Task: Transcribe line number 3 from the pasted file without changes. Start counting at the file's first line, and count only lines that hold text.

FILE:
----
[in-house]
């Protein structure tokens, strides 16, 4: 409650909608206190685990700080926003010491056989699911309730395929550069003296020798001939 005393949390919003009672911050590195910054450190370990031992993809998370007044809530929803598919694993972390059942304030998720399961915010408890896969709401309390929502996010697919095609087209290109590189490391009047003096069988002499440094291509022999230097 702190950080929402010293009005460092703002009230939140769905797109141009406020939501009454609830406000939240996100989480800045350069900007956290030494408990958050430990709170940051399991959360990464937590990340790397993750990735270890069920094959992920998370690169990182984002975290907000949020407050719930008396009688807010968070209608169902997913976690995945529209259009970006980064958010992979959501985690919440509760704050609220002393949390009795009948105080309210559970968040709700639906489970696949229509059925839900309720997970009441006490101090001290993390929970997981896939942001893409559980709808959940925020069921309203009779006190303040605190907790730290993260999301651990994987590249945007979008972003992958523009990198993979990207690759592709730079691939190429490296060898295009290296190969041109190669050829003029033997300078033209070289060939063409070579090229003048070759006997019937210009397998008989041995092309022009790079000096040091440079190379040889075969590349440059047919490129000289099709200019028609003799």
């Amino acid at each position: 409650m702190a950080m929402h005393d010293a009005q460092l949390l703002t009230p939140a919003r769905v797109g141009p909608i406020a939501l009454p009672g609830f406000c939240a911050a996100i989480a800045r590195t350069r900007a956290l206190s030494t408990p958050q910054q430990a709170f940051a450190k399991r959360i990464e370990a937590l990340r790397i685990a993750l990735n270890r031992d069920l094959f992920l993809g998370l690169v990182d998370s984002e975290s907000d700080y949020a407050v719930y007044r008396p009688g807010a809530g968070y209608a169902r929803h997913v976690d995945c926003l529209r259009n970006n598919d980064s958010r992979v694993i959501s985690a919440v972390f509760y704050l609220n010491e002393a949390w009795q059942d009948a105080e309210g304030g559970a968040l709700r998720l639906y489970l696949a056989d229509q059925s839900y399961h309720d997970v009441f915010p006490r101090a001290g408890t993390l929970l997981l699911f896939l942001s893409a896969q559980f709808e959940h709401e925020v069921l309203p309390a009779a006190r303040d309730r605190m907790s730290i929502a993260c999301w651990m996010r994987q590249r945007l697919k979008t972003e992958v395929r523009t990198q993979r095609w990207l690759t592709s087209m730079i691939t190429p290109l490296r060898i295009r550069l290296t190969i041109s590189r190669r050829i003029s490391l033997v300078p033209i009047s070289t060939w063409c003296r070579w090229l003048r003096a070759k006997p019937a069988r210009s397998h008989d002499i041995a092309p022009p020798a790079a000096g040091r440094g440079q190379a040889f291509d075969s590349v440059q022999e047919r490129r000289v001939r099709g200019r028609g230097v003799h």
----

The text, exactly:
């Amino acid at each position: 409650m702190a950080m929402h005393d010293a009005q460092l949390l703002t009230p939140a919003r769905v797109g141009p909608i406020a939501l009454p009672g609830f406000c939240a911050a996100i989480a800045r590195t350069r900007a956290l206190s030494t408990p958050q910054q430990a709170f940051a450190k399991r959360i990464e370990a937590l990340r790397i685990a993750l990735n270890r031992d069920l094959f992920l993809g998370l690169v990182d998370s984002e975290s907000d700080y949020a407050v719930y007044r008396p009688g807010a809530g968070y209608a169902r929803h997913v976690d995945c926003l529209r259009n970006n598919d980064s958010r992979v694993i959501s985690a919440v972390f509760y704050l609220n010491e002393a949390w009795q059942d009948a105080e309210g304030g559970a968040l709700r998720l639906y489970l696949a056989d229509q059925s839900y399961h309720d997970v009441f915010p006490r101090a001290g408890t993390l929970l997981l699911f896939l942001s893409a896969q559980f709808e959940h709401e925020v069921l309203p309390a009779a006190r303040d309730r605190m907790s730290i929502a993260c999301w651990m996010r994987q590249r945007l697919k979008t972003e992958v395929r523009t990198q993979r095609w990207l690759t592709s087209m730079i691939t190429p290109l490296r060898i295009r550069l290296t190969i041109s590189r190669r050829i003029s490391l033997v300078p033209i009047s070289t060939w063409c003296r070579w090229l003048r003096a070759k006997p019937a069988r210009s397998h008989d002499i041995a092309p022009p020798a790079a000096g040091r440094g440079q190379a040889f291509d075969s590349v440059q022999e047919r490129r000289v001939r099709g200019r028609g230097v003799h």